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Community Garden: Snow helping protect young plants

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The garden is looking real good.  It is solid white and smooth and well balanced and manicured so well.  That is hard to do!  It took a lot of work to make it look that way.  Are you buying off on that? 

Mark SpradlinThe snow was pretty dry so there is not a lot of moisture in it but as it melts it will still be really good for the soil and the garden beds.  The snow was deep enough that it provided some good insulation for the perennial plants that are still growing.

Some of the volunteer winter plants are trying to come up and this warm blanket of snow will protect the young plants and give them a little moisture to help spur their growth.  It is always a lot of fun watching the young plants stick up their leaves through the snow and when you think about the whole process it doesn’t make a whole lot of sense.  All those green plants growing through the snow!

Have you ever tasted vegetables and greens from a winter garden?  They are some of the sweetest tasting things ever.  Some day do yourself a favor and plant a couple of broccoli and cauliflower and cabbage plants and cover them with a hoop row of plastic and plant them in October or November and let it get cold and maybe even let a little snow under the cover and then cover the plants back up and then harvest the vegetables.  They will be so sweet!  Like nothing you have ever tasted.  Try it one time and see what happens.  I think you will be very happy with the results.  And here is the best part of the whole process.  No bugs!  None!  Now that is sweet no matter what.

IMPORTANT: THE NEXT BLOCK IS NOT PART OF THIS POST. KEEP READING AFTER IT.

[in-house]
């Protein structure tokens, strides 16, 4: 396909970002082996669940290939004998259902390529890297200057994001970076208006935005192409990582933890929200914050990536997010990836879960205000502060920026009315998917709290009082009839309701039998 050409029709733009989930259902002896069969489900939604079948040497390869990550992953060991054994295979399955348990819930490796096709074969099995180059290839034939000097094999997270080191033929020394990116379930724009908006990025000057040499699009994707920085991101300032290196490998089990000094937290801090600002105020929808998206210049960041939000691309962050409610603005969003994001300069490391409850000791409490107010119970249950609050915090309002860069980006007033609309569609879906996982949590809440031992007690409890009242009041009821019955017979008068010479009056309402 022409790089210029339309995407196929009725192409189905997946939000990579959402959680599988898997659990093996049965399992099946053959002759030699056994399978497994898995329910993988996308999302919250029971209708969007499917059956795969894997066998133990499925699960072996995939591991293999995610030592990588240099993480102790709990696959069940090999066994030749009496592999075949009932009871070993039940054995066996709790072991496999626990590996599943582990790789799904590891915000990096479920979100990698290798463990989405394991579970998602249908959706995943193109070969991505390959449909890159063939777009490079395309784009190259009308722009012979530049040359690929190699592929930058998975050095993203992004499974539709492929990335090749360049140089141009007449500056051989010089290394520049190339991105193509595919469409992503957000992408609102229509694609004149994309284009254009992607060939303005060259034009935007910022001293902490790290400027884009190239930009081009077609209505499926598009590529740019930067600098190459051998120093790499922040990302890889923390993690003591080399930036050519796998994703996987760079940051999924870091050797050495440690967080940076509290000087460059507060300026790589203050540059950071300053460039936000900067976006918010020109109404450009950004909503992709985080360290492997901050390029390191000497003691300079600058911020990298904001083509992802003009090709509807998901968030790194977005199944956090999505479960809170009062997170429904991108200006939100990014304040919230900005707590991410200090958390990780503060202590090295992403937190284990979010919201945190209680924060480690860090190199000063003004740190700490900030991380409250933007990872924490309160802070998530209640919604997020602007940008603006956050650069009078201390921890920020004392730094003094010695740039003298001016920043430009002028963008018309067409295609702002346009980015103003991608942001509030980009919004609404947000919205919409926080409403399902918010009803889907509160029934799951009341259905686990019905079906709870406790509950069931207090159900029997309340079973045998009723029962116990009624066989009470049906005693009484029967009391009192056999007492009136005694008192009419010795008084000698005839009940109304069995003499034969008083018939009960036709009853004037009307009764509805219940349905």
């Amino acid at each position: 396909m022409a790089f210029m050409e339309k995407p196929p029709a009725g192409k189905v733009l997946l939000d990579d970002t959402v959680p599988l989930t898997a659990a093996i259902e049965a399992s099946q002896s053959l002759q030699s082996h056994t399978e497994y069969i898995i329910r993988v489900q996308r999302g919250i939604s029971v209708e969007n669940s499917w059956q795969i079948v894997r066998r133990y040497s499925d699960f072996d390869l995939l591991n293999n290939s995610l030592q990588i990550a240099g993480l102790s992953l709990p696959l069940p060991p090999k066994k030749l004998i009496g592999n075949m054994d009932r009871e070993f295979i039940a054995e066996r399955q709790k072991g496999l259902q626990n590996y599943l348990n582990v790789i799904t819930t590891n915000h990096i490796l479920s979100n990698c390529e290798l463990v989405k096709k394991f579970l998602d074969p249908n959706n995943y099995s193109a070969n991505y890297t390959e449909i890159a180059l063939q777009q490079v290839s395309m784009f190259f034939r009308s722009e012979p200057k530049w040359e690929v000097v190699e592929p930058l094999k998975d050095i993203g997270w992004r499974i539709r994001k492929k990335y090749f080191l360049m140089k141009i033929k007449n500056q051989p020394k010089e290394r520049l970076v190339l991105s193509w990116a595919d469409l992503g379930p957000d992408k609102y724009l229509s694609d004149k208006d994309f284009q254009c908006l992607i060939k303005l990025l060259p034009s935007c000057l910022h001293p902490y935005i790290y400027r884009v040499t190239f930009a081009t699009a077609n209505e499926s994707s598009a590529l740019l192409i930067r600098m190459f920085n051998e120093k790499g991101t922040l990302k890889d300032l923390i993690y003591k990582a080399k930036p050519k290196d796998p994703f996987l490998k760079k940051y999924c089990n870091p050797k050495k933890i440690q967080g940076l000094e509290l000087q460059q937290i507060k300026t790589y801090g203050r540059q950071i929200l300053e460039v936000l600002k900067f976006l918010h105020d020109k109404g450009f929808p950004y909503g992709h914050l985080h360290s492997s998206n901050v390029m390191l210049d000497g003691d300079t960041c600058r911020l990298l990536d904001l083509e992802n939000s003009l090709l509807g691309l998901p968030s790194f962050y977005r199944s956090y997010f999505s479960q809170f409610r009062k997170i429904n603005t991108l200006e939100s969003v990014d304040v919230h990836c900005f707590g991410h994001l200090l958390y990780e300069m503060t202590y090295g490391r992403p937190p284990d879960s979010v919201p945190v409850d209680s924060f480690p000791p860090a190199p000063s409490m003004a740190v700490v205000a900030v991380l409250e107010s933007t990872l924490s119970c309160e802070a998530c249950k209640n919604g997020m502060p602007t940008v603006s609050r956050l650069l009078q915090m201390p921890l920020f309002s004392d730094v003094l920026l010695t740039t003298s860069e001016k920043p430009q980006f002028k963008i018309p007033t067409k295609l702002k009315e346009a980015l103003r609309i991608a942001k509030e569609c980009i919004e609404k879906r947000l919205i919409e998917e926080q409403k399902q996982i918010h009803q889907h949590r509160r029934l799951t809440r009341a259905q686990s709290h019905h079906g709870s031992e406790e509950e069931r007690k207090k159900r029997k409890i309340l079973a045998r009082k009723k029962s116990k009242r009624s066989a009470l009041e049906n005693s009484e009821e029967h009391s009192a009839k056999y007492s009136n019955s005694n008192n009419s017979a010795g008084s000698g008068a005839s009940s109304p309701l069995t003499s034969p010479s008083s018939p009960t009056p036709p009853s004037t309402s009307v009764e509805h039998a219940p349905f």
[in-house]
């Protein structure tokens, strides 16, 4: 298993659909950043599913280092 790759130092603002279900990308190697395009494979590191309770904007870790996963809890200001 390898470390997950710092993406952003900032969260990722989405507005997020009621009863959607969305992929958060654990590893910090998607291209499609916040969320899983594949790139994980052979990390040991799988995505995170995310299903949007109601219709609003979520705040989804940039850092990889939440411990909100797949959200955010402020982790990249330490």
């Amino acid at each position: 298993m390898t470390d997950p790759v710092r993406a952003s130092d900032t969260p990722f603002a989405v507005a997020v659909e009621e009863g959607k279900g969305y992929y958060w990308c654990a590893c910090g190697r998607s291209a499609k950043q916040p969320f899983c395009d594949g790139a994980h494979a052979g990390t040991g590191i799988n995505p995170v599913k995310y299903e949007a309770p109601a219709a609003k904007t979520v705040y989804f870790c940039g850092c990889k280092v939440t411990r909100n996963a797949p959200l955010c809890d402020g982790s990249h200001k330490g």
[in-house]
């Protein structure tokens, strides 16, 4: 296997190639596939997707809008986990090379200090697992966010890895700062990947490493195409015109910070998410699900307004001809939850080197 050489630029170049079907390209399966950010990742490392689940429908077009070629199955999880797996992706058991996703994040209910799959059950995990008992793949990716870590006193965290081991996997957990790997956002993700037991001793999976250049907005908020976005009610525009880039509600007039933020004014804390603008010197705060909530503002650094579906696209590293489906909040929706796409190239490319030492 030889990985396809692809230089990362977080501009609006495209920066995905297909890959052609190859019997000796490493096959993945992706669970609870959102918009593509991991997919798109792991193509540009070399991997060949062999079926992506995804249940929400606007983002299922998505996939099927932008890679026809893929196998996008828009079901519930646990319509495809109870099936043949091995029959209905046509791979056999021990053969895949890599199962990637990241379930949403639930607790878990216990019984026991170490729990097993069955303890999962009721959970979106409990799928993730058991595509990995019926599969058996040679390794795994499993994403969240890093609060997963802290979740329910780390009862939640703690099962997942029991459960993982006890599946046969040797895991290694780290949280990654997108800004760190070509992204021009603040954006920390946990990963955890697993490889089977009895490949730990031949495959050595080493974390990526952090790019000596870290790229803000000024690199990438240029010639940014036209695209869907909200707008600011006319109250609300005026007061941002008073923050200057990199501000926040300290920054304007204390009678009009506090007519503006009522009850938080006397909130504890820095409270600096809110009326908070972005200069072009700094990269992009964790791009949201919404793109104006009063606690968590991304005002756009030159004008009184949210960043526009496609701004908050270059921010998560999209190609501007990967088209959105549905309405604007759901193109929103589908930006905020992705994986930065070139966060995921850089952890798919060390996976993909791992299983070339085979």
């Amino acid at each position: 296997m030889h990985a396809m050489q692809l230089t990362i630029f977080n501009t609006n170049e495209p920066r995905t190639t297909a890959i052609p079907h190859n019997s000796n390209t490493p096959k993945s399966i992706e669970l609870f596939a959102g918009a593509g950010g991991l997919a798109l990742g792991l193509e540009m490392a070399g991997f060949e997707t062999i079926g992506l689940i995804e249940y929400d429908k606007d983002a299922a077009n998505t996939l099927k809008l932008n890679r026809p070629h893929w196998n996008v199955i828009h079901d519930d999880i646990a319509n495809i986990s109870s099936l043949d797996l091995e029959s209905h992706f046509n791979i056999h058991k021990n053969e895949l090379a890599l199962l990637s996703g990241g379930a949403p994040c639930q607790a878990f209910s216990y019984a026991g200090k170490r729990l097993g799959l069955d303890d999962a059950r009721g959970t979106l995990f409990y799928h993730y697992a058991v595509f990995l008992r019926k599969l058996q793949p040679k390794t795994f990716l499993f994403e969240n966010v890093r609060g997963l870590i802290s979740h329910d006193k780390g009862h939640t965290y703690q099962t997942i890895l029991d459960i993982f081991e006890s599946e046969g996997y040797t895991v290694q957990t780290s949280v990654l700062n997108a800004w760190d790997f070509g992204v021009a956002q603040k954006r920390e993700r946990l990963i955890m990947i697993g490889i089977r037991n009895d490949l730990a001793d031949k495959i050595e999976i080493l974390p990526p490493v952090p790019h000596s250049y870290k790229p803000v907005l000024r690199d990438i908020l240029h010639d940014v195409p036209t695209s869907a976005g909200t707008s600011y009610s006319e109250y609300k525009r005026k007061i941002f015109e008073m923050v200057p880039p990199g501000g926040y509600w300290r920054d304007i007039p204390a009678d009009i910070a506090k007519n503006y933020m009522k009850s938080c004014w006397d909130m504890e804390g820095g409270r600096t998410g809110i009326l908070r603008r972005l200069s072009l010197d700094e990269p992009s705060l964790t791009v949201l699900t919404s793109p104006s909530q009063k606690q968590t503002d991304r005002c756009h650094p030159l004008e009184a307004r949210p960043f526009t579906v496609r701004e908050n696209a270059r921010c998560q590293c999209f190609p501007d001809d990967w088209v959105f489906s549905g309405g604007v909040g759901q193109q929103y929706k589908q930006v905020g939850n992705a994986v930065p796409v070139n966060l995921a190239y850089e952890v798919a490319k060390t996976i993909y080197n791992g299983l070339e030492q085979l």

You will be come a winter gardener real quick.  The varmints are not out as much to feed off your plants either.  Container gardening is a little harder in the cold time of the year because the cold affects the entire container.  If you put a blanket of insulation around the container and cover the top with plastic you would do a lot better.

There are so many things you can do during the winter months that are so easy and require so little labor that it makes winter gardening very interesting.  It does not take a lot of space to grow a lot of good tasting crops during the winter.  No heat and direct sun to worry about.  All these winter crops help replace the nutrients in the soil so that it is ready for your spring and summer garden and when you pull up the leftover plants and throw them in the compost pile you get a head start on that process as well.  Those green plants along with some newspaper and grass and hay will heat up a compost pile real quick and really start the decomposing process.

Plan on it for next winter and see if you like it.

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